‘What men call gallantry, and gods adultery’, Byron claimed, ‘Is much more common where the climate’s sultry’. On that basis, audiences for Opera Queensland’s new production of Mozart’s Cosi fan tutte will undoubtedly swell as the company tours north to Cairns.

Cosi’s story line is as fast and fluffy as any in the repertoire. One man bets two others that their sweethearts will prove inconstant. The pair pretend to go to war only to turn up minutes later as Albanians to court each other’s girlfriends. Three hours later, after the best of nonsense, there are four sadder and wiser lovers – but are they reunited in their original couplings, or as a menage a quatre? Not surprisingly, the subtitle is The School for lovers, another instance of the Enlightenment as philosophy in the boudoir.

Feminists bristle at the title motto: ‘They’re all the same’ (Cosi fan tutte), that is, women are fickle. In the nineteenth century, Cosi was condemned for this immorality and neglected because of the complexity of its music.

Sue Rider, Brisbane’s leading theatre director, was brought in to attract a younger audience to mount her first opera. The inventiveness of her stage business has achieved an interpretation as insightful as it is pleasurable. Details with parasols and lengths of fabric were apt and never over-worked. In leaning towards frivolity more than any morality, Rider has found room for every kind of humour,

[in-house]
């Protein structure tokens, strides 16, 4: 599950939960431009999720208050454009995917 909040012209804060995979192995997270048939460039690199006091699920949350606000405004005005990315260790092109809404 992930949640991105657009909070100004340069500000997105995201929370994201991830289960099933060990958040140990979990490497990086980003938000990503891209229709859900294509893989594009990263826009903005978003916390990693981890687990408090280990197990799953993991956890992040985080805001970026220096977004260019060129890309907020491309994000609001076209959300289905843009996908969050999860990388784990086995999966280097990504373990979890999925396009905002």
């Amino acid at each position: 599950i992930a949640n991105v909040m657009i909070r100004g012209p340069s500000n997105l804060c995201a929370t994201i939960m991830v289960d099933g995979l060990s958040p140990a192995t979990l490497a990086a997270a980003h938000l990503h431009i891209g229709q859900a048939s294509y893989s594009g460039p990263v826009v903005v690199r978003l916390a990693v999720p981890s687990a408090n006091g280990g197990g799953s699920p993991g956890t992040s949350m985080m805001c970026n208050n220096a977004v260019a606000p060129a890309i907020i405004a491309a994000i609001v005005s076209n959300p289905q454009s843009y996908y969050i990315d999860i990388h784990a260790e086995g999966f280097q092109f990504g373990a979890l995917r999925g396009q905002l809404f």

The clarity of sets from designer Christopher Smith was matched by lighting, as colourful as the score, from Matt Scott, who followed the mood changes, not the sun. The consolidation of companies being pushed by the Nugent Report will deprive our theatre of the opportunities for these talents to develop.

Conducting the Queensland Philharmonic Orchestra, Michael Christie, from Operahaus Zurich, displayed the richnesses of Mozart’s writing until the ladies were seduced by the winds and horns more than by their blokes. Christie’s musicianship challenged the cast while aiding them across fiendish arias to the glorious ensembles.

Leanne Kenneally, as Fiordiligi, is happiest in her middle range, so that she almost spoke the contralto segments, yet never failed to convince that her emotions were fully engaged, a precise contrast to her sister, Dorabella, sung by Donna Balson, who parodied grief from opera seria to inscribe coquettishness. Rosina Waugh’s Despina avoided slapstick impersonations in favour of the quick wittedness of a maid of all work.

If Timothy du Fure’s Don Alfonso observed the music’s bitter touches his manipulation would be as convincing as his presence is commanding. Jason Barry-Smith livened his Guglielmo with secure singing and a powerful dash of acting. The Ferrando from Spencer Silby-Ainu’utuimaseve hit most of the high notes and displayed a superb sotto voce. Outside that compass, he sounded as if he had taught himself to sing from imitating unremastered 78s.

Opera Queensland’s use of Brisbane’s 800-seat Conservatorium theatre slashes venue costs, benefits from a fine acoustic, and allows the publicity department to boast of a sell-out, a promotional tag thoroughly merited.

Humphrey McQueen